June 2016 OIE Bangkok conference on veterinary education takes a closer look at new online teaching methods in veterinary medicine


Bangkok, 24 June 2016. The fourth OIE Global Conference on Veterinary Education took place at the Dusit Thani Hotel, in Bangkok, Thailand from 22 to 24 June 2016. A total of 390 participants comprising Directors of Veterinary Services (OIE Delegates), Deans and Heads of boards from Veterinary Educational Establishments (VEE), university lecturers, veterinary practitioners and staff of international organisations from 90 OIE Member Countries attended the meeting. Of these, there were 23 African countries, namely: Algeria, Botswana, Chad, Congo (Rep. of the), Congo (Dem. Rep. of the), Côte d'Ivoire, Egypt, Ethiopia, Ghana, Guinea, Kenya, Mali, Morocco, Namibia, Nigeria, Senegal, Sudan, South Africa, Togo, Tunisia, Uganda, Zambia and Zimbabwe.

The conference, convened by the OIE in collaboration with the Government of Thailand, was financially supported by the European Union (EU); the Government of the United Kingdom; the Government of Canada; Kansas State University’s College of Veterinary Medicine (USA); Tufts University’s Cummings School of Veterinary Medicine (USA); the Association of American Veterinary Medical Colleges (AAVMC); and the Ministry of Agriculture and Cooperatives of Thailand.

The conference theme was “Learning today, preserving our future,” and had an overall objective of strengthening global veterinary education for sustainable improvement of public and private sector components of veterinary services. It was presided over by Dr Michael Botlhe Modisane, the President of the World Assembly of Delegates and OIE Delegate for South Africa, Dr Monique Eloit, the Director General of the OIE and Dr Ayuth Harintraranon, the Director General of the Department of Livestock Development, Thailand. The conference was officially opened by Mr. Petipong Pungbun Na Ayudhya, the Minister of Agriculture and Cooperatives in Thailand.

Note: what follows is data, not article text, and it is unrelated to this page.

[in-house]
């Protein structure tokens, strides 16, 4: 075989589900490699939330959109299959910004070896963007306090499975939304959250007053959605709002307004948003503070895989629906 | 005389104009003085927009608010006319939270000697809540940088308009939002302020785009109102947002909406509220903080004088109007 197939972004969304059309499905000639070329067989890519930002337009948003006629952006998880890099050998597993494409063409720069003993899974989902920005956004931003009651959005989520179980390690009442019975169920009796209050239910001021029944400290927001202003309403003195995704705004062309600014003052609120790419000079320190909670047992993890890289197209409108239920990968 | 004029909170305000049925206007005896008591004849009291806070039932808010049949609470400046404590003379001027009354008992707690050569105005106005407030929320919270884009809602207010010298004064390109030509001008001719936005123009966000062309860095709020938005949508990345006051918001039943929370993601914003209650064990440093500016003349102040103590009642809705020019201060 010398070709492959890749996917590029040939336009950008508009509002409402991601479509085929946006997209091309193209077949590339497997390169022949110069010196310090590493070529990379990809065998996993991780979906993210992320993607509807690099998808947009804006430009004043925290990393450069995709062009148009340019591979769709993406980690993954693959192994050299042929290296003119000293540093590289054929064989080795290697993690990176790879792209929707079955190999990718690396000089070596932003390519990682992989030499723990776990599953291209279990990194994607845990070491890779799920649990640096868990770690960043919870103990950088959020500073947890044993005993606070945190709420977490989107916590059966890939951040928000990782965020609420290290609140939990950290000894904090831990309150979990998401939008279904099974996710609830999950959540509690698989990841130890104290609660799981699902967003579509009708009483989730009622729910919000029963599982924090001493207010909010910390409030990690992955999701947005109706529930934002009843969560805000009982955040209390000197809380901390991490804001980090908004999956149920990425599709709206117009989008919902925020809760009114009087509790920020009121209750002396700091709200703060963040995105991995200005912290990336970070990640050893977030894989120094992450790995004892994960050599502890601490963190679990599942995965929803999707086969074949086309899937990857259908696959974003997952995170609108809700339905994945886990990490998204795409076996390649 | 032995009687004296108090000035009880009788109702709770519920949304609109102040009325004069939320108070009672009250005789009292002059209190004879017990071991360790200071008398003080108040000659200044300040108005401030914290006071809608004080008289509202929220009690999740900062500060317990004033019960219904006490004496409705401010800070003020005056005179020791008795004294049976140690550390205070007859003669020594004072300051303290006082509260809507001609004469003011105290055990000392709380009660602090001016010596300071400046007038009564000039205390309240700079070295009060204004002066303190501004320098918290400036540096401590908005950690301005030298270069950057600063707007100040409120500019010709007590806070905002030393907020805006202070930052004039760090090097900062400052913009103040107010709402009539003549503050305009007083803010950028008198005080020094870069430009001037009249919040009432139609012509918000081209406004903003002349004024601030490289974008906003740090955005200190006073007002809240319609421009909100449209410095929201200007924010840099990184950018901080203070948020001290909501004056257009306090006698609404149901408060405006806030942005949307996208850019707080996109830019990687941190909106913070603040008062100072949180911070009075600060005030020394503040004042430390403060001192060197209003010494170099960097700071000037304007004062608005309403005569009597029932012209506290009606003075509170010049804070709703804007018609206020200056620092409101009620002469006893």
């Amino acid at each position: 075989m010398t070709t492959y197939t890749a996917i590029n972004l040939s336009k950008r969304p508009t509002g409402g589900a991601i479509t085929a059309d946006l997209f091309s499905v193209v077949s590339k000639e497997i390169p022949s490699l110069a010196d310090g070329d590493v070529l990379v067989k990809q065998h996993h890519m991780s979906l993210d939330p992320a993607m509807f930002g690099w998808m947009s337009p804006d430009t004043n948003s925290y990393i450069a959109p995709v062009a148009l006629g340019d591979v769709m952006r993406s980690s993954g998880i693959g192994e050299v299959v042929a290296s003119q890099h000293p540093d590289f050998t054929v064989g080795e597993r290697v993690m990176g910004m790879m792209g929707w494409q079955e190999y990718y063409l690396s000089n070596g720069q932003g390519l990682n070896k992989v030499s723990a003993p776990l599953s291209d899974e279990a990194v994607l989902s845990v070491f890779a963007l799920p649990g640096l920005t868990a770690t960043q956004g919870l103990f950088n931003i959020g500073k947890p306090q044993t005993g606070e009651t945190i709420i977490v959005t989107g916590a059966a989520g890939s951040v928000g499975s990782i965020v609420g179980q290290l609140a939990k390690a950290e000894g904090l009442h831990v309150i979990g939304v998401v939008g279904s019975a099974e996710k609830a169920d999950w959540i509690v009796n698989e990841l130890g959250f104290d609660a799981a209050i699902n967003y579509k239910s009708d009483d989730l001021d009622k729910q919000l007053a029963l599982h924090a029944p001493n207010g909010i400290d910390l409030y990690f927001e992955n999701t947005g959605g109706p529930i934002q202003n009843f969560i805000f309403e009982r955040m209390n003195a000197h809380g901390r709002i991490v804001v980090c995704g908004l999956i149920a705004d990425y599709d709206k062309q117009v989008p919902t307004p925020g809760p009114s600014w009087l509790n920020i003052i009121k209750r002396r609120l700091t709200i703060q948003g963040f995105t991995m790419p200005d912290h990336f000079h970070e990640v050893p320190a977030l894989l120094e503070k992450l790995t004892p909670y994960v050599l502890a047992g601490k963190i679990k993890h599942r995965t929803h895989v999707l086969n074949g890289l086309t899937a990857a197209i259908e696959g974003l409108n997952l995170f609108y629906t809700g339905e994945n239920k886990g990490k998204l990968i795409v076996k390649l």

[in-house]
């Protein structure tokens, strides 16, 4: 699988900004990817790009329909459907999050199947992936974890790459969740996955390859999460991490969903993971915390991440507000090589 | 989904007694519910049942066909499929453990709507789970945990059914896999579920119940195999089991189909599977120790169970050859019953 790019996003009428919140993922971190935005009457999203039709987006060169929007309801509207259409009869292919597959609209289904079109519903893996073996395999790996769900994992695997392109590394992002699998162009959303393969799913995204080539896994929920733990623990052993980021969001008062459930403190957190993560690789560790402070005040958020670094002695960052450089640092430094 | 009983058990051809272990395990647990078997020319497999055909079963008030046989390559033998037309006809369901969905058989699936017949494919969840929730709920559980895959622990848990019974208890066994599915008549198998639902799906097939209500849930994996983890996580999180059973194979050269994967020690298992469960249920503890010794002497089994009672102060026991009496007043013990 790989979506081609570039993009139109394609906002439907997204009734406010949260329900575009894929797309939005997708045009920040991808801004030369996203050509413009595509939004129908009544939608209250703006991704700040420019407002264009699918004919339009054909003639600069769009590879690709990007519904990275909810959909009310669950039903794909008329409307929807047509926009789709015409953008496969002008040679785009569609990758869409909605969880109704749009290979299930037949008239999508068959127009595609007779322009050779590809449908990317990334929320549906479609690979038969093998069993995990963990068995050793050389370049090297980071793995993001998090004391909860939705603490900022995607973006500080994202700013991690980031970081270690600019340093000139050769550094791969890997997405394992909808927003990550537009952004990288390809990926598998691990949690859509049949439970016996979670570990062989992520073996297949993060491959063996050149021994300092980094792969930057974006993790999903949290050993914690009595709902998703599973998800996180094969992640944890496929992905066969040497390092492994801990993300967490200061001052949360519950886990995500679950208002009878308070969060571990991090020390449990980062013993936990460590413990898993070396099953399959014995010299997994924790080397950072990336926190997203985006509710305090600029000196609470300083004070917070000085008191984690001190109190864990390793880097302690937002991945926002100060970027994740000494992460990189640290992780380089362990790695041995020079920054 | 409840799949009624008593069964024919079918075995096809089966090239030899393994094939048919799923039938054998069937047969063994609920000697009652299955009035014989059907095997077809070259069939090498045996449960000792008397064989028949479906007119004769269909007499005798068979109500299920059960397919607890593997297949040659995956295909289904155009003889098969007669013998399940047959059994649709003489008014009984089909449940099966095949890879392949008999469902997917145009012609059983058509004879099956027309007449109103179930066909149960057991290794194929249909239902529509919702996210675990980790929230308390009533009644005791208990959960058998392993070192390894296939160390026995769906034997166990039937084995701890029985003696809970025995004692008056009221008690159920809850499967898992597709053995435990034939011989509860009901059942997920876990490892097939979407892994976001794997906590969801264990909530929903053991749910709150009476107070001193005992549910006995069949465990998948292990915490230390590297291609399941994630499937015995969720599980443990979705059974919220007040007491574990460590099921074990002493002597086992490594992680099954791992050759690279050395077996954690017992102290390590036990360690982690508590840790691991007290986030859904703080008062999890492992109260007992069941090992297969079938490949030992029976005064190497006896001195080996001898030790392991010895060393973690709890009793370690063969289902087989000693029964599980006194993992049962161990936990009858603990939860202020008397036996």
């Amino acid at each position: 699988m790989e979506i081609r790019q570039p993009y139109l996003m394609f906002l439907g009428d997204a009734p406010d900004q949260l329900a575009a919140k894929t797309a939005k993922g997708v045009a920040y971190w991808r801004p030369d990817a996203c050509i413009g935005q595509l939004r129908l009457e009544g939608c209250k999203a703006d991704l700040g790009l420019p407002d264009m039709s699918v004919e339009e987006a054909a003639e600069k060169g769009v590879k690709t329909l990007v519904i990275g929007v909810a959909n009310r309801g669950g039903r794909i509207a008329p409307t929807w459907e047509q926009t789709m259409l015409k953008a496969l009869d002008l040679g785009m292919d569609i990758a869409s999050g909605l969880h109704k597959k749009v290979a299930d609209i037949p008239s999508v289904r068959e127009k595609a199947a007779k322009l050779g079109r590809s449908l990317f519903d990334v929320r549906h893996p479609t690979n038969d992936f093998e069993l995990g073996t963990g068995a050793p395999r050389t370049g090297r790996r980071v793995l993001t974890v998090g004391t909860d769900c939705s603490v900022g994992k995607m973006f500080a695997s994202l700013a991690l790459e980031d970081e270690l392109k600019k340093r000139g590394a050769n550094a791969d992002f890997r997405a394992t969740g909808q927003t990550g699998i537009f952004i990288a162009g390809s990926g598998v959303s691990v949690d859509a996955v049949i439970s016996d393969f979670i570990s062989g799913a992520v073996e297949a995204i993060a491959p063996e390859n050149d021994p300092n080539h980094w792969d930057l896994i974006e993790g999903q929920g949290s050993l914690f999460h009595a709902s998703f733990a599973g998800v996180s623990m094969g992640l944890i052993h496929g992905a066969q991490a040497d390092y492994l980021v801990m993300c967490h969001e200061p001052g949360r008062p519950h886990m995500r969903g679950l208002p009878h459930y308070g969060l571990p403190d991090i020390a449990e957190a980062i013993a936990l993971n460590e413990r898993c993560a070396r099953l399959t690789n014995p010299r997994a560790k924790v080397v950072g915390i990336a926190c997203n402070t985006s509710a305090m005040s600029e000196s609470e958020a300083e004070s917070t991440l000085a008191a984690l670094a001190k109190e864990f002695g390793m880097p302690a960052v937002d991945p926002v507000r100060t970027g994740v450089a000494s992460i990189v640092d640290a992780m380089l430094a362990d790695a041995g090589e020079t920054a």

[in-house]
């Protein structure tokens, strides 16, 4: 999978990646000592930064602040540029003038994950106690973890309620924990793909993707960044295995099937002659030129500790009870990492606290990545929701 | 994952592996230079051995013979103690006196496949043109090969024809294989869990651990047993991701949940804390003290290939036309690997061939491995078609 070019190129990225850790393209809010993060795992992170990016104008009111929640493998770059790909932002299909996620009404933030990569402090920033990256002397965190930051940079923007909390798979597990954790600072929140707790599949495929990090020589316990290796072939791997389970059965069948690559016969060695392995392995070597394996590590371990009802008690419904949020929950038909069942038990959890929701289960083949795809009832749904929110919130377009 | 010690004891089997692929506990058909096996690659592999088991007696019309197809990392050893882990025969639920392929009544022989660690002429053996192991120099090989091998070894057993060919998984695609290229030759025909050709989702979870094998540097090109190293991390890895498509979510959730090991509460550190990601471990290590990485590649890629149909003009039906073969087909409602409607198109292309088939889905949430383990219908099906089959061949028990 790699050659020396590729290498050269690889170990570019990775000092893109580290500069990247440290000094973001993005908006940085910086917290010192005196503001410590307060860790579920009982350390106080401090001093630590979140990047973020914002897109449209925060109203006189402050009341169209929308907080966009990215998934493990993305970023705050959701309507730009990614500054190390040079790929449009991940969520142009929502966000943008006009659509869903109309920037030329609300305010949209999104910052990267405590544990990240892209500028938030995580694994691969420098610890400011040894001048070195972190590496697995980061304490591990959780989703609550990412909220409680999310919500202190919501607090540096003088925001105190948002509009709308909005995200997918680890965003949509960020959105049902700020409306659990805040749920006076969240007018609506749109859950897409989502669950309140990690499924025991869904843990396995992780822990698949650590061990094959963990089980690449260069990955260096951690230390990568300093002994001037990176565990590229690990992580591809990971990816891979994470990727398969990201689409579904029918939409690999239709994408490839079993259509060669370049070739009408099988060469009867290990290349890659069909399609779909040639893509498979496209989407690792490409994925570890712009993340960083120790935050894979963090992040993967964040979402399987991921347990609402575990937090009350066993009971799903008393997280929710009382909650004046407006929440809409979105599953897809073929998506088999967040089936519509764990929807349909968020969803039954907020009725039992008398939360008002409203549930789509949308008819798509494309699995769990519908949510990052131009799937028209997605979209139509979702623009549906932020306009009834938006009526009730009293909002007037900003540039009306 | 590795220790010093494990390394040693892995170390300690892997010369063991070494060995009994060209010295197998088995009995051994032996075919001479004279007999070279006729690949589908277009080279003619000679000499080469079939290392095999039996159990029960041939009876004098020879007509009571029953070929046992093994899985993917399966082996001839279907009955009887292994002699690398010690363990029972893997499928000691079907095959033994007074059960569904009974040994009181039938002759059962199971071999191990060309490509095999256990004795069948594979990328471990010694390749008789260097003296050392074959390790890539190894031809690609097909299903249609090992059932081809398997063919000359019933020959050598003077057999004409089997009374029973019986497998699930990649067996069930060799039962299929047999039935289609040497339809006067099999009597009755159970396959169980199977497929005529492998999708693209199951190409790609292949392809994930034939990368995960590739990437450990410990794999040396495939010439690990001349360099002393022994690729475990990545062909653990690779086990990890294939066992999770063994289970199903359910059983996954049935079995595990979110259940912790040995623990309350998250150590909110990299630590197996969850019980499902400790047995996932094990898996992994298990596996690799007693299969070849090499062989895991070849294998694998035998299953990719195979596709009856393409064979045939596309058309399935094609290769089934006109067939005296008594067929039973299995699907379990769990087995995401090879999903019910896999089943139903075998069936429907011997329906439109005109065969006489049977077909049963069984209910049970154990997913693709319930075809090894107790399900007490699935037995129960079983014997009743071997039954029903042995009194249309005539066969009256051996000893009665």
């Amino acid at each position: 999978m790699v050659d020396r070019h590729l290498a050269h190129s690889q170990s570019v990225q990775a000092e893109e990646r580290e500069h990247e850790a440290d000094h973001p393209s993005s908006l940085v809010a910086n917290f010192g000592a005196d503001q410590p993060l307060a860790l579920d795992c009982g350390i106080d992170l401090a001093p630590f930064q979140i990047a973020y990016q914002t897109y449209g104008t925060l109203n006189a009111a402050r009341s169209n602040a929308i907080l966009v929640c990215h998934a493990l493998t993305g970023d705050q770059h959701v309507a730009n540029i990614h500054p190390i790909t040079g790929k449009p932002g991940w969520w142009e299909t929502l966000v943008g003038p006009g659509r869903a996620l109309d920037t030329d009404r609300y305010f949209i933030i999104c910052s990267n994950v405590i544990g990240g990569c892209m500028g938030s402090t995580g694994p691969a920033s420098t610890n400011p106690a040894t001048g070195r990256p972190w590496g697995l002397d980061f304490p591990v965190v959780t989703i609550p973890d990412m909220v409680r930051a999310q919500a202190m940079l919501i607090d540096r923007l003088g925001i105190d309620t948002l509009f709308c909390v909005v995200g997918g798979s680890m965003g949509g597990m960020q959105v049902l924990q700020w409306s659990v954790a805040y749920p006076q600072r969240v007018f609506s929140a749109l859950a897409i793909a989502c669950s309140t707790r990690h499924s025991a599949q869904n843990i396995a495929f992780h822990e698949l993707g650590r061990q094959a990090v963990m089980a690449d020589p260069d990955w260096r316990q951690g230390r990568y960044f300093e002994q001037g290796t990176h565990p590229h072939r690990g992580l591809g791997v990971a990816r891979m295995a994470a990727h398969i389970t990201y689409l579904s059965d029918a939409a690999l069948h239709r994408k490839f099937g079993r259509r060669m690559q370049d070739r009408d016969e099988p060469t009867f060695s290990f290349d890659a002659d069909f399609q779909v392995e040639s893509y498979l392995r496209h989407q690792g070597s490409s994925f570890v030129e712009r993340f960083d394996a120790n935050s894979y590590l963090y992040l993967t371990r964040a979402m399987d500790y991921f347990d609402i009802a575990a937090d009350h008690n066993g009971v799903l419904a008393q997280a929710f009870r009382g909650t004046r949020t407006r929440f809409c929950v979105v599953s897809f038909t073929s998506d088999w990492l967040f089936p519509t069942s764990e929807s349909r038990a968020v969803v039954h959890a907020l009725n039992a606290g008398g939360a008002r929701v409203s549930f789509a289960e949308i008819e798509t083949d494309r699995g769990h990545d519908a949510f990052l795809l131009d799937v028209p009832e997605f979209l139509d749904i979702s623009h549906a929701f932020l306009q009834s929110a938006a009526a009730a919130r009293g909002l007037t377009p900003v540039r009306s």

The conference was structured around four main sessions:

1. Veterinary Education: Global Progress which addressed veterinary education in the PVS pathway, reviewed the status of VEE twinning arrangements, the European Commission perspective of support to veterinary students and a global review of veterinary education;

2. How to support VEE to implement Day 1 Competencies and the model Core Curriculum which reviewed the global accreditation mechanisms for VEEs and state of play in developing national and regional accreditation bodies in Asia, the challenges of accreditation, and collaboration between Veterinary Authorities and Veterinary Statutory Bodies (VSB) in the implementation of OIE standards and guidelines;

3. Improving skills in leadership, communication and life-long learning which addressed economics of animal production, communicating and advocating for economic and political dimensions of animal health measures to stakeholders, veterinary leadership, education and professional ethics, risk communication, current and future role of the World Veterinary Association (WVA) in continuing education for veterinarians;

4. Best teaching practices in the information age that addressed what the students want to learn, new teaching methods, on-line training, educating the educators of VEEs and teaching the concept of One Health. All sessions were completed with panel discussions.

Following three days of fruitful discussions, the conference made recommendations to the Veterinary Authorities of the OIE member countries and to the OIE. These were circulated to participants for further inputs and will be posted on this website shortly

Drafting of recommendations “in real-time” by Sam Bradd.
Picture (c) S. Wakhusama (oie) 2016.

The President of the OIE World Assembly of Delegates, Dr. Botlhe Michael Modisane (South Africa).
Picture (c) Communication Unit (oie) 2016

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